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Ukrainian Troops Spotted with AirTronic USA PSRL-1 Rocket-propelled Grenade Launcher

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Ukrainian Troops Spotted with AirTronic USA PSRL-1 Rocket-propelled Grenade Launcher

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Ukrainian Troops Spotted with AirTronic USA PSRL-1 Rocket-propelled Grenade Launcher
Ukrainian Troops Spotted with AirTronic USA PSRL-1 Rocket-propelled Grenade Launcher

Ukrainian soldiers in Bakhmut were spotted in early March with a modified American version of the RPG-7 — the PSRL-1 (Precision Shoulder-fired Rocket Launcher-1) rocket-propelled grenade launcher made by the Texas-based company AirTronic USA. The Calibre Obscura‘s Arms Research, which first spotted the rocket-propelled grenade launcher with the 3×24 Sightmark Wolfhound 3×24 Prismatic Weapon Sight in social media posts, concluded that its presence across Ukraine points to a more than symbolic contribution of weapon systems from the United States. The PSRL-1 is a modified American clone of the Soviet/Russian RPG-7 shoulder-fired rocket-propelled grenade launcher developed by AirTronic USA. The PSRL-1 is primarily manufactured for US-allied nations who are accustomed to Soviet-style weapons and international export.

AirTronic USA PSRL-1 Rocket-propelled Grenade Launcher
AirTronic USA PSRL-1 Rocket-propelled Grenade Launcher

In 2009, the AirTronic USA revealed their modernized version of the RPG-7, named the RPG-7USA, which was later developed into the PSRL-1. The weapon was a Program of Record in the United States Special Operations Command by 2015, and the PSRL-1 entered production by mid-2016. Compared to the RPG-7V2, the PSRL-1 is made of 4140/4150 ordnance-grade steel for a longer 1,000-round lifespan, is slightly lighter at 14 lb (6.35 kg) unloaded without optics, and can separate into two pieces for compact carry. The complete PSRL system includes different sighting systems, spare parts, slings, cases, ammo bags, and bipods for customization and transport. Like the RPG-7USA, the PSRL-1 is fitted with a MIL-STD-1913 quad-rail for mounting accessories, is compatible with mil-spec M4 carbine–style pistol grips and stocks, and is backwards compatible with all existing RPG-7 ammunition.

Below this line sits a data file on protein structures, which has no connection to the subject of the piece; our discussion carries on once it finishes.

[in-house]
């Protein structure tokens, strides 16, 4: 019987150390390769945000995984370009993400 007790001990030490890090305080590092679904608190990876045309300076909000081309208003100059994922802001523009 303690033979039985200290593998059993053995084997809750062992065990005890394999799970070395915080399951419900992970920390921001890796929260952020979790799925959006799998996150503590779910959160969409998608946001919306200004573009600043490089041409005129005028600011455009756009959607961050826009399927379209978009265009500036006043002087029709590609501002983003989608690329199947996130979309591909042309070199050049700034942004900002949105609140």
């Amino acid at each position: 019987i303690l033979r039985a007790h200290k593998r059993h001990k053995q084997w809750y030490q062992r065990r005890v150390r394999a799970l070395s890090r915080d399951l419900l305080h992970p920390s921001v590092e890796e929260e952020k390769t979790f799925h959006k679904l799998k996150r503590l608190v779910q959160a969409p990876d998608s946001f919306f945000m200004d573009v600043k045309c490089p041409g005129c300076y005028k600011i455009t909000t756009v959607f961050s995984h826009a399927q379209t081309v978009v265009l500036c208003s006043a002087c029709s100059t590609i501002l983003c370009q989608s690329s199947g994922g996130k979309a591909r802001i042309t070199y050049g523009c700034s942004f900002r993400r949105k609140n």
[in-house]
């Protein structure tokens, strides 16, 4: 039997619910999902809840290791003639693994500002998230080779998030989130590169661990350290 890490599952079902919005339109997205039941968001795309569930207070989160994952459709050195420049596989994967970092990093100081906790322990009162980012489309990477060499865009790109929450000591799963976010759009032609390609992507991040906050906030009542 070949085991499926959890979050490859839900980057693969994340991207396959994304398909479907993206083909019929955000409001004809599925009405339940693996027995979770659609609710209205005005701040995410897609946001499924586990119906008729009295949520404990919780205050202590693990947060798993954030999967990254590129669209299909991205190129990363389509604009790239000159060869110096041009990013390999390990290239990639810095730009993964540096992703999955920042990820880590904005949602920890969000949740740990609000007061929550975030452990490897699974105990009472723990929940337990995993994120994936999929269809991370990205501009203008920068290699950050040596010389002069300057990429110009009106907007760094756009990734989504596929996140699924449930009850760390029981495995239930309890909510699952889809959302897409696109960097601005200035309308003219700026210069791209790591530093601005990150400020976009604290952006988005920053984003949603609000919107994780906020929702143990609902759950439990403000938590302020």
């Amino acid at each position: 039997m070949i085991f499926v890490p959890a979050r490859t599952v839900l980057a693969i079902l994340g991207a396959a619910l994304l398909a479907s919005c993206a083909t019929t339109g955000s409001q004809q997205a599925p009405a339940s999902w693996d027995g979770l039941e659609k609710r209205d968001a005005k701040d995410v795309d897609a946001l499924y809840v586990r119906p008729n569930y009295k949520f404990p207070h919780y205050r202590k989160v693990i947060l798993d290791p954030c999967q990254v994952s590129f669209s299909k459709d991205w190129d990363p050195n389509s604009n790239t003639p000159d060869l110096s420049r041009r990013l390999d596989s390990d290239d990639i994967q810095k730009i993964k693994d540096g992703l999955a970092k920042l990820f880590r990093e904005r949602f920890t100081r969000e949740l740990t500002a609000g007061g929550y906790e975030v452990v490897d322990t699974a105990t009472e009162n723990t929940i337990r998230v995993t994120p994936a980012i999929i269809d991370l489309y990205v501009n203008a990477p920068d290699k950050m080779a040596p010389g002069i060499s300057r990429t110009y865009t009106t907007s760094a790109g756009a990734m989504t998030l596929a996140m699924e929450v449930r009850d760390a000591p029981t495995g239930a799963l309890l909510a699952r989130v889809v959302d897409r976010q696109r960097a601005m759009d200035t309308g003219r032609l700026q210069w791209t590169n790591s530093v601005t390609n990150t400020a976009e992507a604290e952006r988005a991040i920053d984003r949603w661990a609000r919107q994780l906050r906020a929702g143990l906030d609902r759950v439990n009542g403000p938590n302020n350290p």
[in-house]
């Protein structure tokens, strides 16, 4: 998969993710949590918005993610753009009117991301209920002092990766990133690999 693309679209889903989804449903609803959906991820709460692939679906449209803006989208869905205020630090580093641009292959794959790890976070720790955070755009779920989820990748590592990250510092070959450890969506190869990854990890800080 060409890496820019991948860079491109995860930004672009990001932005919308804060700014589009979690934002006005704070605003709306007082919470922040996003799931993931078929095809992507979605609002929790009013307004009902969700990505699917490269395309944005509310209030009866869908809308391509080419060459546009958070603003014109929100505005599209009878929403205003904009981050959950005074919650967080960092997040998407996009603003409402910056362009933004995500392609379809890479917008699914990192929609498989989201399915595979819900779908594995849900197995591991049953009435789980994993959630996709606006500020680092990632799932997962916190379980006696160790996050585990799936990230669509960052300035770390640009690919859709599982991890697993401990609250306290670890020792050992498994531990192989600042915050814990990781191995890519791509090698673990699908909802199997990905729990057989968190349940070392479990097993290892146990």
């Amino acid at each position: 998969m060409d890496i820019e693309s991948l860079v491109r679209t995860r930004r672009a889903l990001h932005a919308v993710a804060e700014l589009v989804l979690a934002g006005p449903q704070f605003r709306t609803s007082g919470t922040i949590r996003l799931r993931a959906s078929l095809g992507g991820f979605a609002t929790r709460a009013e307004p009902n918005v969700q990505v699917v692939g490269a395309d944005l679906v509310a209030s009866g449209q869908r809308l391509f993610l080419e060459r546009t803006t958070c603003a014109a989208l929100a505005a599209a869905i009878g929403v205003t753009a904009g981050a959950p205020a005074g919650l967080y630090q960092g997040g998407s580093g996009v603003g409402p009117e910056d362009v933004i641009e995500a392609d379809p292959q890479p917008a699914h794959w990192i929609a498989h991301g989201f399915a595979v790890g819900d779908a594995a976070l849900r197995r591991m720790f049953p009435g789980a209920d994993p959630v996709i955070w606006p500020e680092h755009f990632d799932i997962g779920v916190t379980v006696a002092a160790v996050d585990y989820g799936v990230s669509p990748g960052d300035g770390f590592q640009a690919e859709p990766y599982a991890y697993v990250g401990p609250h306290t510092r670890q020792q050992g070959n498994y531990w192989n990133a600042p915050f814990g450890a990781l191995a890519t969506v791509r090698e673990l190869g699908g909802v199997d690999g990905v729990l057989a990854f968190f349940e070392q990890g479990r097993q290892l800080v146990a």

AirTronic USA PSRL-1 Rocket-propelled Grenade Launcher
AirTronic USA PSRL-1 Rocket-propelled Grenade Launcher

The manufacturer claims a 90% hit probability at 800 meters (2,600 ft) with the standard magnified sight, although it is reportedly accurate at ranges from 900–1,200 m (3,000–3,900 ft) and guided rocket ammunition can extend range to 2,000 meters (6,600 ft). Although Airtronic launchers are compatible with Soviet RPG-7 rocket ammunition, AirTronic also manufactures their own modernized RPG-7 rocket ammunition within the United States, and fully owns the intellectual property of their rocket ammunition. There are three variants of ammunition:
SR-H1, a 3.82 kg 93 mm high-explosive anti-tank (HEAT) warhead that is able to penetrate 500 mm rolled homogeneous armor (RHA) and has tracer ability.
SR-T1, a 3.82 kg 93 mm inert warhead is a training round and cannot penetrate armor
SR-T2, a 2.12 kg 70 mm inert warhead is also a training round and cannot penetrate armor

AirTronic USA PSRL-1 Rocket-propelled Grenade Launcher
AirTronic USA PSRL-1 Rocket-propelled Grenade Launcher

Anti-tank weapons are key in the Ukrainian conflict, where neither side is able to field effective air support due to the presence of short-range air defense systems. The first confirmed sales were made to the Armed Forces of Ukraine in 2017. AirTronic did not release specific details on the number of PSRL-1 units delivered to Ukraine, but the leaked contract from Ukrainian journalists filled the information gap. Ukrainian Interior Minister Arsen Avakov says the National Guard has received the first batch (500 units) of U.S.-made anti-tank grenade launchers PSRL-1 in 2018. Ukrainian troops used it for the first time in a conflict during the 2022 Russian invasion of Ukraine. While verified information about the sale of American-made grenade launchers in Ukraine is available, unanswered questions remain. Most importantly, it is unclear how many of these PSRL-1 systems have been sent to the front lines. At least one was captured by Russian forces.

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